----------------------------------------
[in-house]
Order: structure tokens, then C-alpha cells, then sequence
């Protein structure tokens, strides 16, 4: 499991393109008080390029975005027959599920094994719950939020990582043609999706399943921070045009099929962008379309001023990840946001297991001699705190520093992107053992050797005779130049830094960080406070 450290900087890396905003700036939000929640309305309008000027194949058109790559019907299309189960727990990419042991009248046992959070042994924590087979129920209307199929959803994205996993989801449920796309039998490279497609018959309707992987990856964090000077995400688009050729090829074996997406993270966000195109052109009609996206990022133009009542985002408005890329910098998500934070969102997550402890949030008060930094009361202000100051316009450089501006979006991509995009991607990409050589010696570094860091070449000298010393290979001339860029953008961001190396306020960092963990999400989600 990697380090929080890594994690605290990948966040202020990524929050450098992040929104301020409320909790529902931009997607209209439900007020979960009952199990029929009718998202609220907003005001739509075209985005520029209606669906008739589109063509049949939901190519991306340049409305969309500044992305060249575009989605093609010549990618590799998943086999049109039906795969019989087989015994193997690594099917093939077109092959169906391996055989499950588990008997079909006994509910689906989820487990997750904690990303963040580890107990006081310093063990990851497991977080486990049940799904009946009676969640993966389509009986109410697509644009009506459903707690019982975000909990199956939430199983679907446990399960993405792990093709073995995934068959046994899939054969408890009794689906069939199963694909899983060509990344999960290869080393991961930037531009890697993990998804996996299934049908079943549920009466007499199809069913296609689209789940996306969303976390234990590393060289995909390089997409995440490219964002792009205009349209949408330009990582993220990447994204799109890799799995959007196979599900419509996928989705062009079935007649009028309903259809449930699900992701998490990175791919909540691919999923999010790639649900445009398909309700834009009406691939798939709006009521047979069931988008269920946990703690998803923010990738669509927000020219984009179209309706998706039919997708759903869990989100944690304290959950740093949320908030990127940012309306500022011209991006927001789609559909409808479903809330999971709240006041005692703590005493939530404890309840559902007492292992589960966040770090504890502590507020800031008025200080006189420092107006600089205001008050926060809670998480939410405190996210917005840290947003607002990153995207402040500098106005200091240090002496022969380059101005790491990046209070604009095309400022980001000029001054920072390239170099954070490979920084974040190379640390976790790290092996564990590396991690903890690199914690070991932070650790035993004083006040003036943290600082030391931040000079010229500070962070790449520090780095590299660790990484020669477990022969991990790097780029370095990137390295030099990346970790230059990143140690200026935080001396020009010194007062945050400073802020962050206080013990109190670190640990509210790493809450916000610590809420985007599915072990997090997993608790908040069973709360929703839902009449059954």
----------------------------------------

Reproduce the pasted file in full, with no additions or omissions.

[in-house]
Order: structure tokens, then C-alpha cells, then sequence
């Protein structure tokens, strides 16, 4: 499991393109008080390029975005027959599920094994719950939020990582043609999706399943921070045009099929962008379309001023990840946001297991001699705190520093992107053992050797005779130049830094960080406070 450290900087890396905003700036939000929640309305309008000027194949058109790559019907299309189960727990990419042991009248046992959070042994924590087979129920209307199929959803994205996993989801449920796309039998490279497609018959309707992987990856964090000077995400688009050729090829074996997406993270966000195109052109009609996206990022133009009542985002408005890329910098998500934070969102997550402890949030008060930094009361202000100051316009450089501006979006991509995009991607990409050589010696570094860091070449000298010393290979001339860029953008961001190396306020960092963990999400989600 990697380090929080890594994690605290990948966040202020990524929050450098992040929104301020409320909790529902931009997607209209439900007020979960009952199990029929009718998202609220907003005001739509075209985005520029209606669906008739589109063509049949939901190519991306340049409305969309500044992305060249575009989605093609010549990618590799998943086999049109039906795969019989087989015994193997690594099917093939077109092959169906391996055989499950588990008997079909006994509910689906989820487990997750904690990303963040580890107990006081310093063990990851497991977080486990049940799904009946009676969640993966389509009986109410697509644009009506459903707690019982975000909990199956939430199983679907446990399960993405792990093709073995995934068959046994899939054969408890009794689906069939199963694909899983060509990344999960290869080393991961930037531009890697993990998804996996299934049908079943549920009466007499199809069913296609689209789940996306969303976390234990590393060289995909390089997409995440490219964002792009205009349209949408330009990582993220990447994204799109890799799995959007196979599900419509996928989705062009079935007649009028309903259809449930699900992701998490990175791919909540691919999923999010790639649900445009398909309700834009009406691939798939709006009521047979069931988008269920946990703690998803923010990738669509927000020219984009179209309706998706039919997708759903869990989100944690304290959950740093949320908030990127940012309306500022011209991006927001789609559909409808479903809330999971709240006041005692703590005493939530404890309840559902007492292992589960966040770090504890502590507020800031008025200080006189420092107006600089205001008050926060809670998480939410405190996210917005840290947003607002990153995207402040500098106005200091240090002496022969380059101005790491990046209070604009095309400022980001000029001054920072390239170099954070490979920084974040190379640390976790790290092996564990590396991690903890690199914690070991932070650790035993004083006040003036943290600082030391931040000079010229500070962070790449520090780095590299660790990484020669477990022969991990790097780029370095990137390295030099990346970790230059990143140690200026935080001396020009010194007062945050400073802020962050206080013990109190670190640990509210790493809450916000610590809420985007599915072990997090997993608790908040069973709360929703839902009449059954």